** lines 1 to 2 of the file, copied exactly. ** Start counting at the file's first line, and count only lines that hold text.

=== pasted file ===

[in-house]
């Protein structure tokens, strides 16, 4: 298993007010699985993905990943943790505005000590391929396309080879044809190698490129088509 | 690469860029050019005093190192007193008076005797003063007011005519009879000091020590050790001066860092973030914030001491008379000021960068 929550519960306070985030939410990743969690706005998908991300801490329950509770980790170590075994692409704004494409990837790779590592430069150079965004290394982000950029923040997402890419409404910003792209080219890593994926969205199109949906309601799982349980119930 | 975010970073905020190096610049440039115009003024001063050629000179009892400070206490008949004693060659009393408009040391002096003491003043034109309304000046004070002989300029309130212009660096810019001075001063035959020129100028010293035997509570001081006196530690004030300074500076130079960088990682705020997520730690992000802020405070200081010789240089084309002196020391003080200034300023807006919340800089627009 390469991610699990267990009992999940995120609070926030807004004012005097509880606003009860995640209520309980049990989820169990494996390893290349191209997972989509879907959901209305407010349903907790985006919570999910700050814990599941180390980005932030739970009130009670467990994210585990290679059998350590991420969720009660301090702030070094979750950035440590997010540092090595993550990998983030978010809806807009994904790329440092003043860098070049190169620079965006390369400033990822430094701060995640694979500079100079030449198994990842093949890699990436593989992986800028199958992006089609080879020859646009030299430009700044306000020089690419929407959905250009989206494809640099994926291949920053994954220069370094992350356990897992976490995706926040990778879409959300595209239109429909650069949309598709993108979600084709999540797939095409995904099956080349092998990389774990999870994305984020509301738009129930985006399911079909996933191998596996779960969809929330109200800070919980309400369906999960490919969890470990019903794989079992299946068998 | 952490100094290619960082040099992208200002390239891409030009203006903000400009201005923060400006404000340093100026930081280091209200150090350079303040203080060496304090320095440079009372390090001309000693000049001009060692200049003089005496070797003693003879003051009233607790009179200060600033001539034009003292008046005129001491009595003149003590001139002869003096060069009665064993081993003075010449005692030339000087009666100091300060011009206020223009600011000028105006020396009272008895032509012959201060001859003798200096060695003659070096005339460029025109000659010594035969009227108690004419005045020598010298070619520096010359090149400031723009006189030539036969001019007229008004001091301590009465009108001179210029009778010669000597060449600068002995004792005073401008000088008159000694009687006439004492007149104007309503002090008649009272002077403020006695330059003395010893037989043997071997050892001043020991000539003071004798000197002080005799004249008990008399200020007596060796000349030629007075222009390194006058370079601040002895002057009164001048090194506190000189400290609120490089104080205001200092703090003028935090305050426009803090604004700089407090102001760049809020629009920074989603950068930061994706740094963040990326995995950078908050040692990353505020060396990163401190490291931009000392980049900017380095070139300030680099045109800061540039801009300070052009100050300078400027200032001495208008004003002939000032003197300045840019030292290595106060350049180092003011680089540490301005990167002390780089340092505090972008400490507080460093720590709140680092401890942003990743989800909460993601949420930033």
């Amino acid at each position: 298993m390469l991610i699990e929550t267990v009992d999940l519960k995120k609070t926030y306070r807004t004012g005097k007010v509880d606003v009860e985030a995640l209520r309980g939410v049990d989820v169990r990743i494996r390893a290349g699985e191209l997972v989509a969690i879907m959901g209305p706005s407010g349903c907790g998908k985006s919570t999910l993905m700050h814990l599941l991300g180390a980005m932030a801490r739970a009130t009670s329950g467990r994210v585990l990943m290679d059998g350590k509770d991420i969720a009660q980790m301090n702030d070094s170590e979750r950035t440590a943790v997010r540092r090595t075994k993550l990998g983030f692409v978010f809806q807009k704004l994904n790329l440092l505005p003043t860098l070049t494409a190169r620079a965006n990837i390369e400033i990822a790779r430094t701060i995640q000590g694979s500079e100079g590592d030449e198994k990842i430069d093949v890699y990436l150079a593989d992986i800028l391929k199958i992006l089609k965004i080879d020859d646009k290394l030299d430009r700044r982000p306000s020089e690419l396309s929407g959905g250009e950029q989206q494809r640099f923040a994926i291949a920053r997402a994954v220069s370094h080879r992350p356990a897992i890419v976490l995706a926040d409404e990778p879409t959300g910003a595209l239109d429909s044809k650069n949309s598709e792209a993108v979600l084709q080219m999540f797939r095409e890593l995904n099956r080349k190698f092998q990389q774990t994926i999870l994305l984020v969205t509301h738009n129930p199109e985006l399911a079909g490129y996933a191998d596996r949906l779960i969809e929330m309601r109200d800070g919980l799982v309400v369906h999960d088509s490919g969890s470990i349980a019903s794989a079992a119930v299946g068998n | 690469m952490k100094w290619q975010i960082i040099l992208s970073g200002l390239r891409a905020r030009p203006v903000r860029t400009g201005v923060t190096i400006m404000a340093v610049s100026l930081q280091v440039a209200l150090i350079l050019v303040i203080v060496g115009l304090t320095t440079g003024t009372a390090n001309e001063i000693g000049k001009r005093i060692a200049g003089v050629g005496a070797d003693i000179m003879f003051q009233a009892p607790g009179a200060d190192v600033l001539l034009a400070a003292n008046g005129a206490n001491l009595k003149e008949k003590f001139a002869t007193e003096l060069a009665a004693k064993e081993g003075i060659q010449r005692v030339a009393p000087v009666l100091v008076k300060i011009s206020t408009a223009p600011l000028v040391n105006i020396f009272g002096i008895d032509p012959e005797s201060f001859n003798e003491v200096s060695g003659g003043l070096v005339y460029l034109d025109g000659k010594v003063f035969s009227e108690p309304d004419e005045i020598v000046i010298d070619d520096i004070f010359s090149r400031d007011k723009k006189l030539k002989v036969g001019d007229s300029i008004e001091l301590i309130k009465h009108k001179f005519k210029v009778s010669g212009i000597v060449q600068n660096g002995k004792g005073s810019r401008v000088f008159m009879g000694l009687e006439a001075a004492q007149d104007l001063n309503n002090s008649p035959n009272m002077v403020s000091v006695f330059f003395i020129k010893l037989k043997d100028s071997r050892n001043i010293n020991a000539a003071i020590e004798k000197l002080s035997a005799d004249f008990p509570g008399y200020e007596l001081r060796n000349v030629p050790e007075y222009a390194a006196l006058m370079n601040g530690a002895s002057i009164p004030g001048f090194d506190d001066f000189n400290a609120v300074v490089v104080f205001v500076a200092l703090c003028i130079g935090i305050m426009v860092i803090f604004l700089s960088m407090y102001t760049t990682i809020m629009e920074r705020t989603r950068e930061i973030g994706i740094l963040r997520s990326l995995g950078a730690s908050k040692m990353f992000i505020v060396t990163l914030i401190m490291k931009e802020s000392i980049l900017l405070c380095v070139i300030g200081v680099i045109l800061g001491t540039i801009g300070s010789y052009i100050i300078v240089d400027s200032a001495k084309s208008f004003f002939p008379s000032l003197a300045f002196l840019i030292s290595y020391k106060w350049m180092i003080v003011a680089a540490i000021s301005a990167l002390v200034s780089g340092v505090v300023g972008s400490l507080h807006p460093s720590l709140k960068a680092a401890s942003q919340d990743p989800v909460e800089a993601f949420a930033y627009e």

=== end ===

[in-house]
């Protein structure tokens, strides 16, 4: 298993007010699985993905990943943790505005000590391929396309080879044809190698490129088509 | 690469860029050019005093190192007193008076005797003063007011005519009879000091020590050790001066860092973030914030001491008379000021960068 929550519960306070985030939410990743969690706005998908991300801490329950509770980790170590075994692409704004494409990837790779590592430069150079965004290394982000950029923040997402890419409404910003792209080219890593994926969205199109949906309601799982349980119930 | 975010970073905020190096610049440039115009003024001063050629000179009892400070206490008949004693060659009393408009040391002096003491003043034109309304000046004070002989300029309130212009660096810019001075001063035959020129100028010293035997509570001081006196530690004030300074500076130079960088990682705020997520730690992000802020405070200081010789240089084309002196020391003080200034300023807006919340800089627009 390469991610699990267990009992999940995120609070926030807004004012005097509880606003009860995640209520309980049990989820169990494996390893290349191209997972989509879907959901209305407010349903907790985006919570999910700050814990599941180390980005932030739970009130009670467990994210585990290679059998350590991420969720009660301090702030070094979750950035440590997010540092090595993550990998983030978010809806807009994904790329440092003043860098070049190169620079965006390369400033990822430094701060995640694979500079100079030449198994990842093949890699990436593989992986800028199958992006089609080879020859646009030299430009700044306000020089690419929407959905250009989206494809640099994926291949920053994954220069370094992350356990897992976490995706926040990778879409959300595209239109429909650069949309598709993108979600084709999540797939095409995904099956080349092998990389774990999870994305984020509301738009129930985006399911079909996933191998596996779960969809929330109200800070919980309400369906999960490919969890470990019903794989079992299946068998 | 952490100094290619960082040099992208200002390239891409030009203006903000400009201005923060400006404000340093100026930081280091209200150090350079303040203080060496304090320095440079009372390090001309000693000049001009060692200049003089005496070797003693003879003051009233607790009179200060600033001539034009003292008046005129001491009595003149003590001139002869003096060069009665064993081993003075010449005692030339000087009666100091300060011009206020223009600011000028105006020396009272008895032509012959201060001859003798200096060695003659070096005339460029025109000659010594035969009227108690004419005045020598010298070619520096010359090149400031723009006189030539036969001019007229008004001091301590009465009108001179210029009778010669000597060449600068002995004792005073401008000088008159000694009687006439004492007149104007309503002090008649009272002077403020006695330059003395010893037989043997071997050892001043020991000539003071004798000197002080005799004249008990008399200020007596060796000349030629007075222009390194006058370079601040002895002057009164001048090194506190000189400290609120490089104080205001200092703090003028935090305050426009803090604004700089407090102001760049809020629009920074989603950068930061994706740094963040990326995995950078908050040692990353505020060396990163401190490291931009000392980049900017380095070139300030680099045109800061540039801009300070052009100050300078400027200032001495208008004003002939000032003197300045840019030292290595106060350049180092003011680089540490301005990167002390780089340092505090972008400490507080460093720590709140680092401890942003990743989800909460993601949420930033």